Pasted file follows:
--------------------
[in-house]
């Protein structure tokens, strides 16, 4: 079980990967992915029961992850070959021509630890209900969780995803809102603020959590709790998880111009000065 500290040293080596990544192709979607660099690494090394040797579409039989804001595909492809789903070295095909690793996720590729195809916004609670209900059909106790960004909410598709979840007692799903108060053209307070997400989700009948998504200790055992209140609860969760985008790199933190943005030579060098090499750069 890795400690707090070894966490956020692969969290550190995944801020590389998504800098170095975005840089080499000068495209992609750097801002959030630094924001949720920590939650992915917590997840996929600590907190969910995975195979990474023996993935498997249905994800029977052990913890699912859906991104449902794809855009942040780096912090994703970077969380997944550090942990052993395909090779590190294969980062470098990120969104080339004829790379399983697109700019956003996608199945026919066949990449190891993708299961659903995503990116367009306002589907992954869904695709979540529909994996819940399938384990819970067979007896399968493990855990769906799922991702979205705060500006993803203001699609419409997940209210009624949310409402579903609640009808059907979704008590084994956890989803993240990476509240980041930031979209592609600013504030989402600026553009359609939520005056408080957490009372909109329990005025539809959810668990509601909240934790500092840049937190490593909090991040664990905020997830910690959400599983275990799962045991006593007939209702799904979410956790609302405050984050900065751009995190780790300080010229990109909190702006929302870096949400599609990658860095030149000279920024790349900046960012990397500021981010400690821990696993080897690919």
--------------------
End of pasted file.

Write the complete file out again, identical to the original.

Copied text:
[in-house]
């Protein structure tokens, strides 16, 4: 079980990967992915029961992850070959021509630890209900969780995803809102603020959590709790998880111009000065 500290040293080596990544192709979607660099690494090394040797579409039989804001595909492809789903070295095909690793996720590729195809916004609670209900059909106790960004909410598709979840007692799903108060053209307070997400989700009948998504200790055992209140609860969760985008790199933190943005030579060098090499750069 890795400690707090070894966490956020692969969290550190995944801020590389998504800098170095975005840089080499000068495209992609750097801002959030630094924001949720920590939650992915917590997840996929600590907190969910995975195979990474023996993935498997249905994800029977052990913890699912859906991104449902794809855009942040780096912090994703970077969380997944550090942990052993395909090779590190294969980062470098990120969104080339004829790379399983697109700019956003996608199945026919066949990449190891993708299961659903995503990116367009306002589907992954869904695709979540529909994996819940399938384990819970067979007896399968493990855990769906799922991702979205705060500006993803203001699609419409997940209210009624949310409402579903609640009808059907979704008590084994956890989803993240990476509240980041930031979209592609600013504030989402600026553009359609939520005056408080957490009372909109329990005025539809959810668990509601909240934790500092840049937190490593909090991040664990905020997830910690959400599983275990799962045991006593007939209702799904979410956790609302405050984050900065751009995190780790300080010229990109909190702006929302870096949400599609990658860095030149000279920024790349900046960012990397500021981010400690821990696993080897690919």